Technically a biopic about cosmic explorer Neil Armstrong and his journey to the moon, First Man is really more of a character study and interpersonal coming of age about the first human to set foot on a different celestial body. It is actually quite amazing and a feat of real talent that Chazelle is able to create a sense of drama and wonder about a story every schoolchild knows the ending to. Unlike its many space story predecessors, First Man reminds of the inherent dangers of space travel and the fear and trauma that so many at NASA faced then and still do today. We who have lived in a time when space travel has always existed and become commonplace, tend to forget that these men, and by extension their families, were true explorers. The scene when Armstrong is actually setting his foot down on the lunar surface is so tortured and drawn out so as to remind all that nobody knew what to expect up there. There are several prolonged scenes inside aircraft, capsules, and lunar modules that were filmed with handheld cameras at eye level and jerk viciously enough to cause this theatre patron massive bouts of motion sickness. Listening to the creak of the ancient metal capsules or seeing the "balsa wood toys that these men played with" drives the dangers faced by Armstrong and his colleagues directly home to the audience. The film is a master-class in sound editing, film editing, and music scoring and all of that is directly attributable to its director.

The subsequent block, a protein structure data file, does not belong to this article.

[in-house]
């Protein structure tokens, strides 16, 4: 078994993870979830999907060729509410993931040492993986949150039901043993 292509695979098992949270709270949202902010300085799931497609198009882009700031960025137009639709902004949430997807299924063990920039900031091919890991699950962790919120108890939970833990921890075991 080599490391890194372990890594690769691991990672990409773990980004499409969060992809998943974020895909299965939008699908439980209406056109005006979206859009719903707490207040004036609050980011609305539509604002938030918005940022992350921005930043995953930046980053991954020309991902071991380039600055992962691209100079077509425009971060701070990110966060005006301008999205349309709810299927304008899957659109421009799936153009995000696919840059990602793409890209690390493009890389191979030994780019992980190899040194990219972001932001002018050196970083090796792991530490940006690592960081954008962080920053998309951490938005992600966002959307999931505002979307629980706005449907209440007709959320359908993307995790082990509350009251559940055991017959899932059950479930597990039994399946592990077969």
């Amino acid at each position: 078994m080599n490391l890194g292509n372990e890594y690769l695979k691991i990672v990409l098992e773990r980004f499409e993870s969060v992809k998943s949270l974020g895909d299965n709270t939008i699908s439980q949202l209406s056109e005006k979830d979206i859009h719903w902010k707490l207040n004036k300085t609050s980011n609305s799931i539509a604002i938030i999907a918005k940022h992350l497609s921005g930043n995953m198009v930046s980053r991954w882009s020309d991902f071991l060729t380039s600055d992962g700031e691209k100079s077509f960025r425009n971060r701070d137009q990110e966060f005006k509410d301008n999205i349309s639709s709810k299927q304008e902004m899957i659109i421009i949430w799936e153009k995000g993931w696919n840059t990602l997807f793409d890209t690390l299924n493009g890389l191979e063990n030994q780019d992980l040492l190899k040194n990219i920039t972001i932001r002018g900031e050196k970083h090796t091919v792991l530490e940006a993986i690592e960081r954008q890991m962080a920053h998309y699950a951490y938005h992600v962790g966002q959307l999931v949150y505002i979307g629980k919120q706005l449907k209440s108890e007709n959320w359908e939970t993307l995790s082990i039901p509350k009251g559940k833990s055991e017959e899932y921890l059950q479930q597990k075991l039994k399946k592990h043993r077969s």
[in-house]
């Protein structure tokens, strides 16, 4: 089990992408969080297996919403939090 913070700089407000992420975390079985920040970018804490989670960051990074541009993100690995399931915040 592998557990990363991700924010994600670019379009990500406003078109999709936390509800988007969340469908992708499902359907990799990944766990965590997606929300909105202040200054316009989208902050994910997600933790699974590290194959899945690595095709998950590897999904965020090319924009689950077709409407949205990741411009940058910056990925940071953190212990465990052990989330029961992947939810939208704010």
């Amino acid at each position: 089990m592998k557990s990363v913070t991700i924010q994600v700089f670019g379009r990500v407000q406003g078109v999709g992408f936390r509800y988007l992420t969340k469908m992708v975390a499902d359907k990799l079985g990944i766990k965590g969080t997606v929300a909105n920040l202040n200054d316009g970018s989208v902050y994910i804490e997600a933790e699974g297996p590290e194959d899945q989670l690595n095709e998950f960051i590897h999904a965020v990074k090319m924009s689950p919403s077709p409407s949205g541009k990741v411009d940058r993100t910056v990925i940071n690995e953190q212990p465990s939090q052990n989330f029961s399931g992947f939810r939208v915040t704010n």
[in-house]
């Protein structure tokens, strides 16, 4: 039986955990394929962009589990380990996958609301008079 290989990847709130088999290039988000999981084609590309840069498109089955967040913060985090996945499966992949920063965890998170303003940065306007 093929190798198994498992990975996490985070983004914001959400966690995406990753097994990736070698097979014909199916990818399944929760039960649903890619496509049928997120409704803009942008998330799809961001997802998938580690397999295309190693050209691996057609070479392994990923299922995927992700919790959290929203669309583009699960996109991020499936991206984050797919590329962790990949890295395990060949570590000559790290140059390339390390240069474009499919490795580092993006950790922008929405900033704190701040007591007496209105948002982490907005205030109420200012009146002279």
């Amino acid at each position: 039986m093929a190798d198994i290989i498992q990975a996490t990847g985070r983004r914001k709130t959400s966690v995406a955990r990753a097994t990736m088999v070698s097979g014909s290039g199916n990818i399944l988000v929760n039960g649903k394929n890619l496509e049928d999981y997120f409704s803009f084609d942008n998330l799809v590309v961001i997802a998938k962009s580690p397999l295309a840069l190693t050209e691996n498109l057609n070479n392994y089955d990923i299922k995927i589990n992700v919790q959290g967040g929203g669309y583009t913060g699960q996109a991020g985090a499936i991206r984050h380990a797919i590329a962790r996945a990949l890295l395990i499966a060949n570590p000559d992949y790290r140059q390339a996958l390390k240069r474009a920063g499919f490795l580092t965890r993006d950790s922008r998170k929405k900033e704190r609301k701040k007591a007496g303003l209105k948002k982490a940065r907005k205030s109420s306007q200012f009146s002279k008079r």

The cast is pretty fantastic as well. Ryan Gosling impeccably captures Armstrong's well-earned sense of tortured focus and Claire Foy is definite Oscar bait as his suffering wife, Janet. Their relationship, which withstood much, was one of mutual respect but also with a prescient understanding that their marriage wouldn't last the long haul post-NASA. Gosling gives real depth to this quiet and sometimes tortured man and seems intent on portraying him as a man who just did his job. Gosling plays Armstrong with such an even keel that when his emotions do finally break through, it is such a relief for the audience. 

I was 6 1/2 when Apollo 11 landed on the moon. I have distinct memories of my parents waking my brother and me up so that we could witness world history in real time. I remember the parades and the Life magazine covers and my parents keeping the newspapers from those days. Rarely, does the world unite together for such a singular experience. I can't imagine what it must have been like for Neil Armstrong and his family before, during, or after that event but First Man certainly does try to put it into perspective. Dawn and The Husband's recommendation for this film: Two enthusiastic Yups!

The director and cast of First Man